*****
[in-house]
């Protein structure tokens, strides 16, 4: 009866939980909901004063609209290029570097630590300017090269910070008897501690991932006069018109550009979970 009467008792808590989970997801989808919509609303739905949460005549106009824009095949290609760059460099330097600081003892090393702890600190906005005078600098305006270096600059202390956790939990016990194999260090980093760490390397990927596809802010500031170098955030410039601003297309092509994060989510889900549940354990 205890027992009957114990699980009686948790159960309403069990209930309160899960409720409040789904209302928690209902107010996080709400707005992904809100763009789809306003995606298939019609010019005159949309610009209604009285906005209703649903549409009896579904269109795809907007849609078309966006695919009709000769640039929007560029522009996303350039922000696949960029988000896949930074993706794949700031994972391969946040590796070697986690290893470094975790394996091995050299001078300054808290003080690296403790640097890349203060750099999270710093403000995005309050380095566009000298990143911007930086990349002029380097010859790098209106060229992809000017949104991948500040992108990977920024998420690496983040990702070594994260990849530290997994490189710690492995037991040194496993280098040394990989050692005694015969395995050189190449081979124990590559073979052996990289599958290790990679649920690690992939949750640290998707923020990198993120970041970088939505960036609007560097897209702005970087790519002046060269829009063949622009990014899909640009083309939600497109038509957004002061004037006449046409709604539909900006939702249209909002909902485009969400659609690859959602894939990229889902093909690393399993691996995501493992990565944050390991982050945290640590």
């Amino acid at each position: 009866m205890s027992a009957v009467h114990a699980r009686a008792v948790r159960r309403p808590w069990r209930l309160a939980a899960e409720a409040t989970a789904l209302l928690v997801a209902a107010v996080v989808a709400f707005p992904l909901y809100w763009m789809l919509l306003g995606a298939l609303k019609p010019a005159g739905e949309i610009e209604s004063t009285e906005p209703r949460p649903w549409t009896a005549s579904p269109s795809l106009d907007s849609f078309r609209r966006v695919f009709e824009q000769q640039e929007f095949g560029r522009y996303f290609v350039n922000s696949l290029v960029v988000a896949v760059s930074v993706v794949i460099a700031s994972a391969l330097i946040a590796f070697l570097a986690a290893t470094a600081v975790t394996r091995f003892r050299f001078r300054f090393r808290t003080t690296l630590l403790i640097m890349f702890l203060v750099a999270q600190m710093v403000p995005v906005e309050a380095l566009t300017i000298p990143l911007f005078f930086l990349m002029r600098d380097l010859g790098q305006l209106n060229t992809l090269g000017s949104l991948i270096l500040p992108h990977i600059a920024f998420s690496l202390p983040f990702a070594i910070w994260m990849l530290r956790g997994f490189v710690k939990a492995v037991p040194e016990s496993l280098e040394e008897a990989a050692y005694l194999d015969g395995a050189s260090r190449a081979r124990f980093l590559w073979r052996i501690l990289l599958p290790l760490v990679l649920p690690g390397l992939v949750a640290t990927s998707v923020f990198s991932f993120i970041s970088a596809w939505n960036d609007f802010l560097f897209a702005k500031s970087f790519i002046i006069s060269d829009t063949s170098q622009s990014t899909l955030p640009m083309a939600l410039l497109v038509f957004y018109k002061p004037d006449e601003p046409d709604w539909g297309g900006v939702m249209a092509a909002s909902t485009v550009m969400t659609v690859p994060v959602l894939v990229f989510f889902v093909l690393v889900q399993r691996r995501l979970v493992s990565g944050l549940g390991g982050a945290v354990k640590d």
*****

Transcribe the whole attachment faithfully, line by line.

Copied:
[in-house]
């Protein structure tokens, strides 16, 4: 009866939980909901004063609209290029570097630590300017090269910070008897501690991932006069018109550009979970 009467008792808590989970997801989808919509609303739905949460005549106009824009095949290609760059460099330097600081003892090393702890600190906005005078600098305006270096600059202390956790939990016990194999260090980093760490390397990927596809802010500031170098955030410039601003297309092509994060989510889900549940354990 205890027992009957114990699980009686948790159960309403069990209930309160899960409720409040789904209302928690209902107010996080709400707005992904809100763009789809306003995606298939019609010019005159949309610009209604009285906005209703649903549409009896579904269109795809907007849609078309966006695919009709000769640039929007560029522009996303350039922000696949960029988000896949930074993706794949700031994972391969946040590796070697986690290893470094975790394996091995050299001078300054808290003080690296403790640097890349203060750099999270710093403000995005309050380095566009000298990143911007930086990349002029380097010859790098209106060229992809000017949104991948500040992108990977920024998420690496983040990702070594994260990849530290997994490189710690492995037991040194496993280098040394990989050692005694015969395995050189190449081979124990590559073979052996990289599958290790990679649920690690992939949750640290998707923020990198993120970041970088939505960036609007560097897209702005970087790519002046060269829009063949622009990014899909640009083309939600497109038509957004002061004037006449046409709604539909900006939702249209909002909902485009969400659609690859959602894939990229889902093909690393399993691996995501493992990565944050390991982050945290640590």
């Amino acid at each position: 009866m205890s027992a009957v009467h114990a699980r009686a008792v948790r159960r309403p808590w069990r209930l309160a939980a899960e409720a409040t989970a789904l209302l928690v997801a209902a107010v996080v989808a709400f707005p992904l909901y809100w763009m789809l919509l306003g995606a298939l609303k019609p010019a005159g739905e949309i610009e209604s004063t009285e906005p209703r949460p649903w549409t009896a005549s579904p269109s795809l106009d907007s849609f078309r609209r966006v695919f009709e824009q000769q640039e929007f095949g560029r522009y996303f290609v350039n922000s696949l290029v960029v988000a896949v760059s930074v993706v794949i460099a700031s994972a391969l330097i946040a590796f070697l570097a986690a290893t470094a600081v975790t394996r091995f003892r050299f001078r300054f090393r808290t003080t690296l630590l403790i640097m890349f702890l203060v750099a999270q600190m710093v403000p995005v906005e309050a380095l566009t300017i000298p990143l911007f005078f930086l990349m002029r600098d380097l010859g790098q305006l209106n060229t992809l090269g000017s949104l991948i270096l500040p992108h990977i600059a920024f998420s690496l202390p983040f990702a070594i910070w994260m990849l530290r956790g997994f490189v710690k939990a492995v037991p040194e016990s496993l280098e040394e008897a990989a050692y005694l194999d015969g395995a050189s260090r190449a081979r124990f980093l590559w073979r052996i501690l990289l599958p290790l760490v990679l649920p690690g390397l992939v949750a640290t990927s998707v923020f990198s991932f993120i970041s970088a596809w939505n960036d609007f802010l560097f897209a702005k500031s970087f790519i002046i006069s060269d829009t063949s170098q622009s990014t899909l955030p640009m083309a939600l410039l497109v038509f957004y018109k002061p004037d006449e601003p046409d709604w539909g297309g900006v939702m249209a092509a909002s909902t485009v550009m969400t659609v690859p994060v959602l894939v990229f989510f889902v093909l690393v889900q399993r691996r995501l979970v493992s990565g944050l549940g390991g982050a945290v354990k640590d």